When Lyndsey Howell was a Texas Tech student she spent a couple of years volunteering at Ronald McDonald House Charities because she “always had a heart for sick children.” She studied human developmental psychology and wanted to be a physician’s assistant working with sick children.

At the Ronald McDonald House, she did clerical work and also took shifts at the Ronald McDonald Family Rooms at Lubbock’s two largest hospitals. Lyndsey didn’t know that her passion to serve would bless her young family in the future.

When she gave birth to twins Carter and Carson four years ago, Carson was hospitalized eight weeks at University Medical Center with Jejunal Atresia, a rare and dangerous genetic disorder.

“The pain of having a sick child is like no other pain in the world,” she said. But the Ronald McDonald Family Room at UMC was a haven for Lyndsey and her husband Christopher. “ICU is an overwhelming space with monitors and your baby attached to all of it with all those wires,” said Lyndsey. “The family room is where you can decompress and visit with families in the same situation and pray for each other.”

“Having a baby is supposed to be a happy time – this bundle of joy. But when you have a sick baby it’s not that at all. I was there every day in ICU and you can only see your child for three separate hours a day. I was also home with a twin and you could not take a sibling to ICU.”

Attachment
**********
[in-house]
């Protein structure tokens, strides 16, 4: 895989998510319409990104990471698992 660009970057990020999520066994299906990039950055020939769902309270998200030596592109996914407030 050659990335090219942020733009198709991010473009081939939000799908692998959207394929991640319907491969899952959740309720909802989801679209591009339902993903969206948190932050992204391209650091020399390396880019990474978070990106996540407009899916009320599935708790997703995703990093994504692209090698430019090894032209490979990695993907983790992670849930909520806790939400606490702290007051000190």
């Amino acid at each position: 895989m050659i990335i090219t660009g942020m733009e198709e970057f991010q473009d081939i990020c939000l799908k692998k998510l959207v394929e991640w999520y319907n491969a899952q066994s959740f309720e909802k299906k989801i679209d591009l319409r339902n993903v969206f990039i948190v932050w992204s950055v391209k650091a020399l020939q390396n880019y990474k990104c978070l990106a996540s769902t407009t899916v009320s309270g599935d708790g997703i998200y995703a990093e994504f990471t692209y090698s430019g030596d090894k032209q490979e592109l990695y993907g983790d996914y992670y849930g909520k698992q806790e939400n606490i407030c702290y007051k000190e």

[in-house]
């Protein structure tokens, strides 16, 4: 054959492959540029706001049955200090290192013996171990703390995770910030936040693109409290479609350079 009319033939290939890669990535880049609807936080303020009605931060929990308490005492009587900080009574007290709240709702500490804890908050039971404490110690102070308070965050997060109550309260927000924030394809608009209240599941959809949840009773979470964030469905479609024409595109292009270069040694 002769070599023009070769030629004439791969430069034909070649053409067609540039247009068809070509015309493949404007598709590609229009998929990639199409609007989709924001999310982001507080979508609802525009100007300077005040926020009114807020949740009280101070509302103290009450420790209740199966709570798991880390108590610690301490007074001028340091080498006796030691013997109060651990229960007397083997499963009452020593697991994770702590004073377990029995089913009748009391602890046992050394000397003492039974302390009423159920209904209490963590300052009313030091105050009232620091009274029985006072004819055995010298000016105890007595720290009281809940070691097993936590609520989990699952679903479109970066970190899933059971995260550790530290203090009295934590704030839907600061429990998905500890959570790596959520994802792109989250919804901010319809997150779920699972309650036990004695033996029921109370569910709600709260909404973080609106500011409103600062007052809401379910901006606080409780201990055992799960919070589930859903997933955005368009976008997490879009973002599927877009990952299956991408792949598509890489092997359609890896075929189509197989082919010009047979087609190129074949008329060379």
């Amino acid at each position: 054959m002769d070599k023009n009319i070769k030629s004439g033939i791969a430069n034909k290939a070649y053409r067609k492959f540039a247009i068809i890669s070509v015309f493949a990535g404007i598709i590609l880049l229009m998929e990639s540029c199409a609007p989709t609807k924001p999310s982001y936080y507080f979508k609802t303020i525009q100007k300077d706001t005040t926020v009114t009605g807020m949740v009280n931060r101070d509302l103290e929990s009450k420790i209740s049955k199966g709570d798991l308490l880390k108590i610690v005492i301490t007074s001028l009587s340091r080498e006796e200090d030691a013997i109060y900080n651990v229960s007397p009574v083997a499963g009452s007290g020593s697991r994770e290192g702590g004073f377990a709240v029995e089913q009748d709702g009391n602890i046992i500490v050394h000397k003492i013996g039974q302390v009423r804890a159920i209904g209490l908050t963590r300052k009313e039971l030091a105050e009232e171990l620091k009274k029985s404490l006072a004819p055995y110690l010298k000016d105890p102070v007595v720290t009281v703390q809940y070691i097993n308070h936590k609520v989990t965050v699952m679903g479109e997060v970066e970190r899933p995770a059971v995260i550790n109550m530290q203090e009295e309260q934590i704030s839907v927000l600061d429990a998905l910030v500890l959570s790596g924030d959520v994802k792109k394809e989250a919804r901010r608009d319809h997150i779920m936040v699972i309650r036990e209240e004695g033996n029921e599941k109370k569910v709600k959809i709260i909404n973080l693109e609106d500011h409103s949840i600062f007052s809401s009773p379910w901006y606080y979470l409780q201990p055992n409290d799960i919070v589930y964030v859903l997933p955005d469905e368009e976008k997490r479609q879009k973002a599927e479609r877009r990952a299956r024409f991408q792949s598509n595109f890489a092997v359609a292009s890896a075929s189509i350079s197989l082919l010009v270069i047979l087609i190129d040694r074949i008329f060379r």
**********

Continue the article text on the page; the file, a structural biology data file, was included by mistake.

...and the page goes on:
“My husband would sit with Carter in the family room while I would sit with Carson,” said Lyndsey. Carson fought the defect until he was eight months old with several hospital readmissions for complications from the disorder. It was a devastating experience for the young Howell family, but it would have been worse without the family room to keep her close to her baby.

Lyndsey said the Ronald McDonald House staff and volunteers are amazing and help these families and their children get through the toughest times of their lives.“People are so open and comforting and loving. They are nice and supportive people. They are so great,” she said.

After college, the Howells moved to Albuquerque for a short time before moving back to Lubbock. That’s when they got involved with the Ronald McDonald House Charities again before the twins were born.

Christopher served on the charity board and the couple has been guest chefs many times at the Ronald McDonald House, which provides places for families who live outside of Lubbock to stay while their children are getting treatment at Lubbock hospitals.

Lyndsey said she particularly likes to make stew during the winter, because it’s great comfort food for families going through such a stressful situation. It’s her way of continuing to give back to an organization that she once served and came full circle to serve her when she needed it most.